On Thursday, Chinese State Councilor and Foreign Minister Wang Yi announced during a visit to several Horn of Africa nations that the Chinese Foreign Ministry would create a new special liaison to the region, where the U.S. is struggling to maintain its former influence
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Speaking Thursday in Mombasa, Kenya, Wang said the two nations are "partners for peace in the region" and would continue to coordinate at the United Nations Security Council and other venues to increase that role.
Later, during a meeting with Kenya's Foreign Affairs Cabinet Secretary, Raychelle Omano, Wang announced he would appoint a special envoy to the Horn of Africa to further those goals. "I believe that this is what we need," Kenyan President Uhuru Kenyatta replied. "Kenya-Africa does not need lectures; Kenya-Africa needs friends willing to work with us to achieve our goals and our aspirations."
Wang's visit to Kenya came after a two-day stop in Eritrea. The two foreign ministries declared a new Strategic Partnership, and China reaffirmed its support for Eritrea against unilateral sanctions imposed by the United States. "Regional countries know best the problems within the region, and it's up to the people of a country to properly handle its internal affairs," Wang said in Asmara.
A month prior, he made similar comments in Addis Ababa, where Washington has sanctioned Ethiopian Prime Minister Abiy Ahmed’s government for the same reason as Eritrea: fighting an armed uprising by the Tigray People Liberation Front (TPLF), the former longtime rulers of Ethiopia. The latter had fought a disastrous war against Eritrea while in power.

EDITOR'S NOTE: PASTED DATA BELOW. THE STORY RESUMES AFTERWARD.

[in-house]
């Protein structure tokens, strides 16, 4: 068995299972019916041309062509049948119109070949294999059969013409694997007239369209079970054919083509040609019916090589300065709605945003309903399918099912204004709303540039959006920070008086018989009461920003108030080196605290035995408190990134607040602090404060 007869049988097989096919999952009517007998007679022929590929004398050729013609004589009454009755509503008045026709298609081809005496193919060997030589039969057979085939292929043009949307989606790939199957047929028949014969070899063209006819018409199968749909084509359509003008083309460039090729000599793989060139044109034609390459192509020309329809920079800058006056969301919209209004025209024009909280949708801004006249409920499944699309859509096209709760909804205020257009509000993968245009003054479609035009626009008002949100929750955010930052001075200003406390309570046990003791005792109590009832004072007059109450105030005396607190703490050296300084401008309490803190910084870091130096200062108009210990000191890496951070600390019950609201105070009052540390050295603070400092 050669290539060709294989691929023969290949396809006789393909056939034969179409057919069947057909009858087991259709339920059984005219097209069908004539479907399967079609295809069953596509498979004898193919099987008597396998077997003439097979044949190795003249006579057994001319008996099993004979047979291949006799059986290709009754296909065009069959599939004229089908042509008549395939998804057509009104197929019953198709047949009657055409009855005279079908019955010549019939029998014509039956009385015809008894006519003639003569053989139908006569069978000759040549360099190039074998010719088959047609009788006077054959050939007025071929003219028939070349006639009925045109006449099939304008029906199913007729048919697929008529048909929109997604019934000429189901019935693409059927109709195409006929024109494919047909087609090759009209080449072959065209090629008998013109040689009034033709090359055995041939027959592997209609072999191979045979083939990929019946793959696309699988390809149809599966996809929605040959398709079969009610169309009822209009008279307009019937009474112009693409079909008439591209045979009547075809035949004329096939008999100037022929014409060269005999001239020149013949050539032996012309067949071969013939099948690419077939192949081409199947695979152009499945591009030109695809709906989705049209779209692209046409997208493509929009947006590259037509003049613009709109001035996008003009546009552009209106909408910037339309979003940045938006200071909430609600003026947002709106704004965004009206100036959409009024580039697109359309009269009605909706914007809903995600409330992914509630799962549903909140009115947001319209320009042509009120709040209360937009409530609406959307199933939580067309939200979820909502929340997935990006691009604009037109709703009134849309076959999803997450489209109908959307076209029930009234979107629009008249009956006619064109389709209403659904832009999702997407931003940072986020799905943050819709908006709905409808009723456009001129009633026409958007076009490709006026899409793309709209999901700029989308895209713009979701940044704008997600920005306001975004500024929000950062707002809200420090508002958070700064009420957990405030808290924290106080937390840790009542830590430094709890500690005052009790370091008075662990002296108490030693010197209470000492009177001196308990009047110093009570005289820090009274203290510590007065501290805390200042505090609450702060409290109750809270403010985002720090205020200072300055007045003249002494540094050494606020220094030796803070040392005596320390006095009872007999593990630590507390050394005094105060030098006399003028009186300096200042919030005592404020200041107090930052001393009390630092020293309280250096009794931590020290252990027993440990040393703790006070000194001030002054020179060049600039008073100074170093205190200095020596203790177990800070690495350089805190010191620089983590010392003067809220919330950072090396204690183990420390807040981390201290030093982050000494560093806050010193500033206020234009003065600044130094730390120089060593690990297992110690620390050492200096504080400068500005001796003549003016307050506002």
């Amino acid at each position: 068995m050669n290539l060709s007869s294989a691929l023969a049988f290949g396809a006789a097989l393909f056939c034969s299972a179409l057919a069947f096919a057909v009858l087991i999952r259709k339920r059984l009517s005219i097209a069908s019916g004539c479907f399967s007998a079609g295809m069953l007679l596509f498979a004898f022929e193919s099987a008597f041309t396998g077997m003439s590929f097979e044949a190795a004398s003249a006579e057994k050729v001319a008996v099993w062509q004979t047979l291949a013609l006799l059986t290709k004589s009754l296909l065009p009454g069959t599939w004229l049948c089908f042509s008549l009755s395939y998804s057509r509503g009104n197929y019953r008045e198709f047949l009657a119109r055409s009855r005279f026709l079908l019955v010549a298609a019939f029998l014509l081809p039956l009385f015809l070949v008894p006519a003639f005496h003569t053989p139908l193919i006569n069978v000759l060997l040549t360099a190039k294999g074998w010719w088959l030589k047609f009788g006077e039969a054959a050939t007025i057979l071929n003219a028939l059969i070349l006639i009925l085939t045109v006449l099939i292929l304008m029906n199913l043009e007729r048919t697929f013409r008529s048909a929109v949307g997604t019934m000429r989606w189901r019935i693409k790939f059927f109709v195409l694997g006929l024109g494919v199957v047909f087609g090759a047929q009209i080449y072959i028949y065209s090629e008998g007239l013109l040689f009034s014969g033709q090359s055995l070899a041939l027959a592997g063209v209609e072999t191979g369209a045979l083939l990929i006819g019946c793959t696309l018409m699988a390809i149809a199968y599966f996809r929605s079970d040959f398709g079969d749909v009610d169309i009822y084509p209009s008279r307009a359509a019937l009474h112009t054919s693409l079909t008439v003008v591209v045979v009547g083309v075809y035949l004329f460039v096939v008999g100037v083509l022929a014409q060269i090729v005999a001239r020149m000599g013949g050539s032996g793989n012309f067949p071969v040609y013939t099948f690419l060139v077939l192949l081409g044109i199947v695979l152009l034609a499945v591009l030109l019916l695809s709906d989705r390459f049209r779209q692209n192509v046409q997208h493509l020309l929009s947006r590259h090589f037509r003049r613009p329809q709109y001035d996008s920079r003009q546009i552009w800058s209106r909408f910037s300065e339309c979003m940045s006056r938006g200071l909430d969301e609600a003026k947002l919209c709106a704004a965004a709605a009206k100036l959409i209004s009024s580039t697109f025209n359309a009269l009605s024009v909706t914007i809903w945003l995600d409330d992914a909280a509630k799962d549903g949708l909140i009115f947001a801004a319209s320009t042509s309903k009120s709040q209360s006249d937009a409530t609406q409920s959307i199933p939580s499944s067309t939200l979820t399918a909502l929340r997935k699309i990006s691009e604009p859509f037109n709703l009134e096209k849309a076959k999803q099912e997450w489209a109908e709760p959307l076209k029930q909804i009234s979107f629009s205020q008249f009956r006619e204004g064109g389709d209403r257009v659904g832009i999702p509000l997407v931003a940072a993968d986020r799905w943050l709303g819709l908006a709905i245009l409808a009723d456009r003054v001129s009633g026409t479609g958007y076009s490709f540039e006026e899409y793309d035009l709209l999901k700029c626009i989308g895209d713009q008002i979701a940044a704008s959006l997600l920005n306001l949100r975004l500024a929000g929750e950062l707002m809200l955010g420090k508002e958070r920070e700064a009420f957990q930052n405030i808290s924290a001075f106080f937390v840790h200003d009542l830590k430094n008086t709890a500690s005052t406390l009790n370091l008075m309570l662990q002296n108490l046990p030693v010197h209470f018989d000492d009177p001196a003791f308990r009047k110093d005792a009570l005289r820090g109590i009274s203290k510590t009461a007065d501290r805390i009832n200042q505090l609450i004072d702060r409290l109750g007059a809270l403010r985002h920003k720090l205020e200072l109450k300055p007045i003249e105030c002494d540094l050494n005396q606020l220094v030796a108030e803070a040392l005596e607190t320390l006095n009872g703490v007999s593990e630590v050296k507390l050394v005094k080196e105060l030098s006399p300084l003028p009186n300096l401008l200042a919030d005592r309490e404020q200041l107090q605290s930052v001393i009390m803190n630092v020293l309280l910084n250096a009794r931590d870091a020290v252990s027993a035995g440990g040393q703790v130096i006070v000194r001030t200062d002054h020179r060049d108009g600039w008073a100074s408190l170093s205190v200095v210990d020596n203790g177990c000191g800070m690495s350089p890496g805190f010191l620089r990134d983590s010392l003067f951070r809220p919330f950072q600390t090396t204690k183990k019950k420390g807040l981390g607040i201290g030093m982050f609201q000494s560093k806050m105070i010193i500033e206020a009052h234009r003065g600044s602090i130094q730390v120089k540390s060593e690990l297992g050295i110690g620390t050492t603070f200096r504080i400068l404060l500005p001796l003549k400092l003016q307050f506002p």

Wang’s visit and announcement of the new envoy also come as the U.S. puts heavy pressure on Somali President Mohamed Abdullahi Mohamed, aka Farmaajo, for having suspended his PM, Mohamed Hussein Roble, following accusations Roble had interfered in a corruption probe against himself.
Across the Red Sea, the U.S. continues to support the Saudi-led war in Yemen, claiming almost 400,000 lives. The coalition is fighting the rebel Houthi movement, which it claims is a proxy force supported by Iran, although both the Houthis and Iranians reject the claim.
Earlier this week, the U.S.’ special envoy to the Horn, Jeffrey Feldman, resigned after months of failing to end the war in Ethiopia or get Abiy removed from power.
U.S. Secretary of State Antony Blinken also announced on Thursday that David Satterfield, the outgoing U.S. ambassador to Turkey, would take Feltman’s place in the Horn.
Satterfield has long represented U.S. interests in the Middle East, including a post as ambassador to Lebanon from 1998 until 2001 and serving several roles under the George W. Bush administration, including Principal Deputy Assistant Secretary for Near East Affairs, Deputy Chief of Mission with the rank of Ambassador in Iraq during the U.S.’ occupation war, and as Coordinator for Iraq and Senior Advisor to Secretary of State when Condoleeza Rice headed the department.
He also became Chief of Mission at the U.S. embassy in Cairo in August 2013, after the U.S.-trained Gen. Abdel Fattah el-Sisi overthrew the country’s first democratically elected president and seized power.